Months after an announcement that China will build and largely finance an US$8-billion nuclear power plant outside Buenos Aires, the deal is hung up over Argentina’s demand that its engineers be permitted to manufacture the reactor fuel domestically.
Becoming the first nation licensed to make fuel for China’s Hualong One reactor would greatly advance Argentina’s atomic programme. It would also signal that China is willing to licence technology to trading partners, following a commercial pathway blazed by US nuclear manufacturers.
“We are trying to establish the best conditions to transfer the knowledge for making the fuel,” said Adriana Serquis, a physicist and president of Argentina’s National Atomic Energy Commission, in an interview. “The commercial balance for us is very important. We are also hoping that the Chinese understand that a deal with us is also a win for them because that opens more possibilities.”
Licensing fuel technology could help China to sell more reactors overseas by creating more procurement options, she said, adding, “We’ve been paying attention to what’s happening in Europe.”
Argentina's Ambassador to Washington Jorge Argüello: ‘Our top investor is the United States, but our leading trade partner is China’
Diversifying nuclear fuel manufacturing has become a big concern in the wake of Russia’s war in Ukraine. More than 100 million Eastern Europeans rely on nuclear power generated by old Soviet reactors and their fuel supplies are almost completely monopolised by Rosatom. Ukraine still relies on Russian fuel and will require years to fully diversify away from Kremlin-controlled suppliers.
Serquis is travelling to Vienna for the September 26 International Atomic Energy Agency general conference, where she’ll be meeting with senior officials from China and around the globe. Climate change and skyrocketing power prices are focusing more attention on the solutions that zero-emission nuclear energy can offer.
Argentine engineers have been working with Chinese counterparts for months in preparation for a formal agreement, which includes Argentina refurbishing a research reactor in the Chinese city of Qinshan.
“It’s a way of gaining mutual trust,” José Luis Antúnez, president of nuclear utility Nucleoelectrica SA, said in an interview with Diálogo Chino earlier this year. The sides are discussing different scenarios, which include Beijing supplying enriched uranium to Argentina, where, under Chinese supervision, it could be turned into reactor fuel by Conuar SA.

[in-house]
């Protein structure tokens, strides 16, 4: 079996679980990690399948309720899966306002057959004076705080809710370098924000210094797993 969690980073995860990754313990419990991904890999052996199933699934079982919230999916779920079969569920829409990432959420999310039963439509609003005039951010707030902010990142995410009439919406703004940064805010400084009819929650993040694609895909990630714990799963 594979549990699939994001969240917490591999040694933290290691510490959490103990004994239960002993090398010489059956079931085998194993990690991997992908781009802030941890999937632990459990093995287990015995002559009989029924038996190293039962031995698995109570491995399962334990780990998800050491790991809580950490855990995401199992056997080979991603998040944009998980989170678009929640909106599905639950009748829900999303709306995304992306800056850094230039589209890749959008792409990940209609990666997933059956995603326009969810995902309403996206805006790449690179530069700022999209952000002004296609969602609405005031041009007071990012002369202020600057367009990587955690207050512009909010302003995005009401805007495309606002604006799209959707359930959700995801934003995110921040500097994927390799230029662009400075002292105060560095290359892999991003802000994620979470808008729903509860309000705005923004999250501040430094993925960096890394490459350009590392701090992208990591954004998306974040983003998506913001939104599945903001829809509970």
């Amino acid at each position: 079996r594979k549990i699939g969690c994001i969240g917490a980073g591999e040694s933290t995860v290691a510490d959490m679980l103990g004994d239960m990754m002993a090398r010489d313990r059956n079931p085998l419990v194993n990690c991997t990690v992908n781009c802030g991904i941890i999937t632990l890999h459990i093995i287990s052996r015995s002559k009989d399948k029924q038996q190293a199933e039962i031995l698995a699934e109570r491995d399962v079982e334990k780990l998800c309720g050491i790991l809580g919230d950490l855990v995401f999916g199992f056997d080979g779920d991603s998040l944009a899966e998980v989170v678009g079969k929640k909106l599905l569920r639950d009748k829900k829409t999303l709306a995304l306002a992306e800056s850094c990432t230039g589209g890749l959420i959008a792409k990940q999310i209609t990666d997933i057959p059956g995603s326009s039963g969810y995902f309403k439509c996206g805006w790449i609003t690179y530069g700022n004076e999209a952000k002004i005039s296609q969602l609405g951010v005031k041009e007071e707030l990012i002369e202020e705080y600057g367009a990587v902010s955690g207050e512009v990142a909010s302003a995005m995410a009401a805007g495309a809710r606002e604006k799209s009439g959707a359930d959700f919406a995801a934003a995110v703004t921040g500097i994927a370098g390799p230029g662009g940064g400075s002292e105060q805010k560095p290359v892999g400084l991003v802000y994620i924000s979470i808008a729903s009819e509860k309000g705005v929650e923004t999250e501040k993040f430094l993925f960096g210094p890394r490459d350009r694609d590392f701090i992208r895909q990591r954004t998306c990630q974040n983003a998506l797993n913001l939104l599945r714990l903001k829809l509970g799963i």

Nuclear fuel differs from gas and coal because it requires precision-engineered assemblies that conform to safety requirements. Sharing the technology with other countries could cement China’s growing role in nuclear markets, said Mark Hibbs at the Carnegie Endowment for International Peace.
“Beijing will obtain strategic leverage where Chinese nuclear firms do business,” said the Berlin-based analyst. “Chinese success in exporting nuclear equipment, technology and materials will open the road for China to replicate the success of the US in spreading its influence into the foreign, energy, and technology policies of China’s nuclear partners and clients.”
The growing nuclear cooperation between Beijing and Buenos Aires, which follows billions of dollars worth of Chinese investment in Argentine infrastructure, is raising alarm bells in Washington. Argentine media reported that US State Department officials warned counterparts at an April meeting in Buenos Aires that the Hualong One’s safety systems may not meet international safety standards.
Deputy Assistant Secretary of Non-proliferation Policy Ann Ganzer, who led the US mission to Argentina, declined to comment.
The deal would give Argentina a new reactor at a fraction of the price paid for similar technologies the US and Europe can offer. The pact also opens up the possibility to expand its role on international markets. Argentina is already a top supplier of research reactors to Australia, Algeria, the Netherlands and Saudi Arabia.
Argentina wants to begin selling small-modular reactors after 2025, and the China deal will help. The country’s light-water Carem technology runs on uranium enriched to the low levels needed by China’s Hualong reactors. Buenos Aires is in talks to supply its Carem reactor to Indonesia.
“It’s important we continue building these fuel capacities,” Serquis said. “It’s important for the future of Carem.”
The Argentine Council on Foreign Relations, a private research group, listed fuel-manufacturing capacity as the top strategic priority for the country’s nuclear programme. “Technological innovation aimed at the development of nuclear reactors, accelerators and the nuclear fuel cycle” including “the development and production of nuclear fuels,” is critical, says a Council report published late last year.
Serquis said that while Argentina confronts the financing difficulties faced by poor countries, its nuclear-science advances over 70 years often surpass those of richer economies. Communicating Argentina’s capabilities has been one of the biggest challenges in negotiations with China.
“We are not claiming to be in an equal position,” Serquis said. “We are a small economy dealing with one of the world’s biggest. Still, they don’t have to teach us the basics.”
by Jonathan Tirone, Bloomberg